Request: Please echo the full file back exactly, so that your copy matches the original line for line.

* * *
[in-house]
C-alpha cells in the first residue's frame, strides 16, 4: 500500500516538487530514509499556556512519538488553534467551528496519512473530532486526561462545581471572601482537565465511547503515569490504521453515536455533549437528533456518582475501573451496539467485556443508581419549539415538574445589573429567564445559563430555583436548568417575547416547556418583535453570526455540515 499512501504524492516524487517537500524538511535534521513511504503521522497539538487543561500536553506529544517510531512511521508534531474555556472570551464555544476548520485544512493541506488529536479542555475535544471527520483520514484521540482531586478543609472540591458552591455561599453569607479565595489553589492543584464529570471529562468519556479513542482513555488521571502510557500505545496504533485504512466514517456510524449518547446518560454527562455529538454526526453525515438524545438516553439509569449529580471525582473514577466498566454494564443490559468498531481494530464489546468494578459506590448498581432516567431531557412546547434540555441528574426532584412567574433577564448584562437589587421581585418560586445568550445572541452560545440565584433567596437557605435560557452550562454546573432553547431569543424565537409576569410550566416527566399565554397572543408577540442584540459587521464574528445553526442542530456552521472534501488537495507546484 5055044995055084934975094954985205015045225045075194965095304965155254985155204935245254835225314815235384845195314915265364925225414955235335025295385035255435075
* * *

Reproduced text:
[in-house]
C-alpha cells in the first residue's frame, strides 16, 4: 500500500516538487530514509499556556512519538488553534467551528496519512473530532486526561462545581471572601482537565465511547503515569490504521453515536455533549437528533456518582475501573451496539467485556443508581419549539415538574445589573429567564445559563430555583436548568417575547416547556418583535453570526455540515 499512501504524492516524487517537500524538511535534521513511504503521522497539538487543561500536553506529544517510531512511521508534531474555556472570551464555544476548520485544512493541506488529536479542555475535544471527520483520514484521540482531586478543609472540591458552591455561599453569607479565595489553589492543584464529570471529562468519556479513542482513555488521571502510557500505545496504533485504512466514517456510524449518547446518560454527562455529538454526526453525515438524545438516553439509569449529580471525582473514577466498566454494564443490559468498531481494530464489546468494578459506590448498581432516567431531557412546547434540555441528574426532584412567574433577564448584562437589587421581585418560586445568550445572541452560545440565584433567596437557605435560557452550562454546573432553547431569543424565537409576569410550566416527566399565554397572543408577540442584540459587521464574528445553526442542530456552521472534501488537495507546484 5055044995055084934975094954985205015045225045075194965095304965155254985155204935245254835225314815235384845195314915265364925225414955235335025295385035255435075